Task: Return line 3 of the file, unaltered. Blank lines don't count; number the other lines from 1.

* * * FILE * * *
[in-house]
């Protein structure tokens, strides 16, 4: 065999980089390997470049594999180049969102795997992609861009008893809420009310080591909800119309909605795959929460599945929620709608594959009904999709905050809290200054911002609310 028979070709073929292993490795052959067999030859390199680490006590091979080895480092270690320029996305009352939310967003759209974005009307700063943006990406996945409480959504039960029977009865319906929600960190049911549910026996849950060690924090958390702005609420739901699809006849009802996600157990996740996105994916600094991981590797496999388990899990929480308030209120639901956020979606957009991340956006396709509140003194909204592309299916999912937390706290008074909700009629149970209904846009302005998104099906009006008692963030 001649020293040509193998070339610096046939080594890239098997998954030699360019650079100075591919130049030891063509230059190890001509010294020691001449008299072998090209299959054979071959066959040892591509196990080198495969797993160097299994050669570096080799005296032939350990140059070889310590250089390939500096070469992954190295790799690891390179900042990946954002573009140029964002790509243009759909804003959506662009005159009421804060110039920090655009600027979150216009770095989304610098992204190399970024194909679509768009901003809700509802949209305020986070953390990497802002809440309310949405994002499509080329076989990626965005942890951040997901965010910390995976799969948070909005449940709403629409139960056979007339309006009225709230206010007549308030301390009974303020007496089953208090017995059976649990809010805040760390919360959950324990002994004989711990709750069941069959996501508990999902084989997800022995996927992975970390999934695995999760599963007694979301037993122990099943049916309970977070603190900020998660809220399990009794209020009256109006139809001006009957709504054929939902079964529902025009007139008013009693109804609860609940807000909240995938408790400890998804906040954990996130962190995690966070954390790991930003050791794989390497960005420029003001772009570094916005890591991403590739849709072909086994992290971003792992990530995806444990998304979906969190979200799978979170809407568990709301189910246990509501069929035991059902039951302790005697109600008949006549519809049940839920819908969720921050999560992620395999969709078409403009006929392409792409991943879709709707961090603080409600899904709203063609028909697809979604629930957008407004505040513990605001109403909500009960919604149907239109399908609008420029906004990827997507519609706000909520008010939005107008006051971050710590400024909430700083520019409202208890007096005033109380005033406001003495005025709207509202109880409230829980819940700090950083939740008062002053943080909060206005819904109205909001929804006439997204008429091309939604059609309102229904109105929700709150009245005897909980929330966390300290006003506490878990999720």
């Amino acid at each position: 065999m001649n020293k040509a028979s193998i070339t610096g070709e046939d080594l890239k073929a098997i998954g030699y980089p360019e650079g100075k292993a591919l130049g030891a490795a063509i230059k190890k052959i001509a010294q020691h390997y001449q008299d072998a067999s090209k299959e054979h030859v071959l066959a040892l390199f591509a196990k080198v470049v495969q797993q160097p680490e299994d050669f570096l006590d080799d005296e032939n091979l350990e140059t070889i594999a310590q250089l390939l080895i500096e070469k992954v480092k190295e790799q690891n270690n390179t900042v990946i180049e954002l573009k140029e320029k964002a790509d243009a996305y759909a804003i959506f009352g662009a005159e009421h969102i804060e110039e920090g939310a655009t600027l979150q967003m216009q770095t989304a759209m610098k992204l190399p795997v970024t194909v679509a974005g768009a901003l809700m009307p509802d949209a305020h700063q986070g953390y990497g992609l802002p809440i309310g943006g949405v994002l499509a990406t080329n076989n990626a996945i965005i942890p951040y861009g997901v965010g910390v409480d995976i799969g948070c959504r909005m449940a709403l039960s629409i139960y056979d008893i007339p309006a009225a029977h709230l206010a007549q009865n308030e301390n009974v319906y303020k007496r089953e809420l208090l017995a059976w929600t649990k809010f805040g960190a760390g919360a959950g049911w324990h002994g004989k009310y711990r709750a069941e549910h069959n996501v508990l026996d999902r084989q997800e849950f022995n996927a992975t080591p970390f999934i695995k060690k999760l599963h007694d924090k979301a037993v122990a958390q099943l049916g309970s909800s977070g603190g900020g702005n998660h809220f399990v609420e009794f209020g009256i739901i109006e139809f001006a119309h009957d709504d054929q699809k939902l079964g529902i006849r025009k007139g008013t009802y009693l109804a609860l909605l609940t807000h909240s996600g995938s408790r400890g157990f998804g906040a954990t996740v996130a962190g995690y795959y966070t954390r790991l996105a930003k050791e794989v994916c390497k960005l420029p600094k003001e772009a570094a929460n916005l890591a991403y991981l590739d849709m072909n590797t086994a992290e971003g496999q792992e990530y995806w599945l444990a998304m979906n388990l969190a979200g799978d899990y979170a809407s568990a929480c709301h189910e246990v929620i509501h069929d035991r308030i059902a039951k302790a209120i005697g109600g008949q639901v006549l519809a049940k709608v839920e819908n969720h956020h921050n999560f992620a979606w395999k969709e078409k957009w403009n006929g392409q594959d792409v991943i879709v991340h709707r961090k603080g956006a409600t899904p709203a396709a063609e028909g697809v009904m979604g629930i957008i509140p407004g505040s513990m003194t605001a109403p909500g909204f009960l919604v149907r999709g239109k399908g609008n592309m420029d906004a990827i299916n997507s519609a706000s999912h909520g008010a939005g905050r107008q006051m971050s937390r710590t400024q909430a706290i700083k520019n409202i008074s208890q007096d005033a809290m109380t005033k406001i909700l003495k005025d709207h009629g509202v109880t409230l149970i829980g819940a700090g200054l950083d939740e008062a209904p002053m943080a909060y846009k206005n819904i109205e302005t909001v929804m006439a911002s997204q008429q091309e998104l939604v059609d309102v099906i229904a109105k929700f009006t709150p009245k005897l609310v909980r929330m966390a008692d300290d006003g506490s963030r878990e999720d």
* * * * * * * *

């Amino acid at each position: 065999m001649n020293k040509a028979s193998i070339t610096g070709e046939d080594l890239k073929a098997i998954g030699y980089p360019e650079g100075k292993a591919l130049g030891a490795a063509i230059k190890k052959i001509a010294q020691h390997y001449q008299d072998a067999s090209k299959e054979h030859v071959l066959a040892l390199f591509a196990k080198v470049v495969q797993q160097p680490e299994d050669f570096l006590d080799d005296e032939n091979l350990e140059t070889i594999a310590q250089l390939l080895i500096e070469k992954v480092k190295e790799q690891n270690n390179t900042v990946i180049e954002l573009k140029e320029k964002a790509d243009a996305y759909a804003i959506f009352g662009a005159e009421h969102i804060e110039e920090g939310a655009t600027l979150q967003m216009q770095t989304a759209m610098k992204l190399p795997v970024t194909v679509a974005g768009a901003l809700m009307p509802d949209a305020h700063q986070g953390y990497g992609l802002p809440i309310g943006g949405v994002l499509a990406t080329n076989n990626a996945i965005i942890p951040y861009g997901v965010g910390v409480d995976i799969g948070c959504r909005m449940a709403l039960s629409i139960y056979d008893i007339p309006a009225a029977h709230l206010a007549q009865n308030e301390n009974v319906y303020k007496r089953e809420l208090l017995a059976w929600t649990k809010f805040g960190a760390g919360a959950g049911w324990h002994g004989k009310y711990r709750a069941e549910h069959n996501v508990l026996d999902r084989q997800e849950f022995n996927a992975t080591p970390f999934i695995k060690k999760l599963h007694d924090k979301a037993v122990a958390q099943l049916g309970s909800s977070g603190g900020g702005n998660h809220f399990v609420e009794f209020g009256i739901i109006e139809f001006a119309h009957d709504d054929q699809k939902l079964g529902i006849r025009k007139g008013t009802y009693l109804a609860l909605l609940t807000h909240s996600g995938s408790r400890g157990f998804g906040a954990t996740v996130a962190g995690y795959y966070t954390r790991l996105a930003k050791e794989v994916c390497k960005l420029p600094k003001e772009a570094a929460n916005l890591a991403y991981l590739d849709m072909n590797t086994a992290e971003g496999q792992e990530y995806w599945l444990a998304m979906n388990l969190a979200g799978d899990y979170a809407s568990a929480c709301h189910e246990v929620i509501h069929d035991r308030i059902a039951k302790a209120i005697g109600g008949q639901v006549l519809a049940k709608v839920e819908n969720h956020h921050n999560f992620a979606w395999k969709e078409k957009w403009n006929g392409q594959d792409v991943i879709v991340h709707r961090k603080g956006a409600t899904p709203a396709a063609e028909g697809v009904m979604g629930i957008i509140p407004g505040s513990m003194t605001a109403p909500g909204f009960l919604v149907r999709g239109k399908g609008n592309m420029d906004a990827i299916n997507s519609a706000s999912h909520g008010a939005g905050r107008q006051m971050s937390r710590t400024q909430a706290i700083k520019n409202i008074s208890q007096d005033a809290m109380t005033k406001i909700l003495k005025d709207h009629g509202v109880t409230l149970i829980g819940a700090g200054l950083d939740e008062a209904p002053m943080a909060y846009k206005n819904i109205e302005t909001v929804m006439a911002s997204q008429q091309e998104l939604v059609d309102v099906i229904a109105k929700f009006t709150p009245k005897l609310v909980r929330m966390a008692d300290d006003g506490s963030r878990e999720d």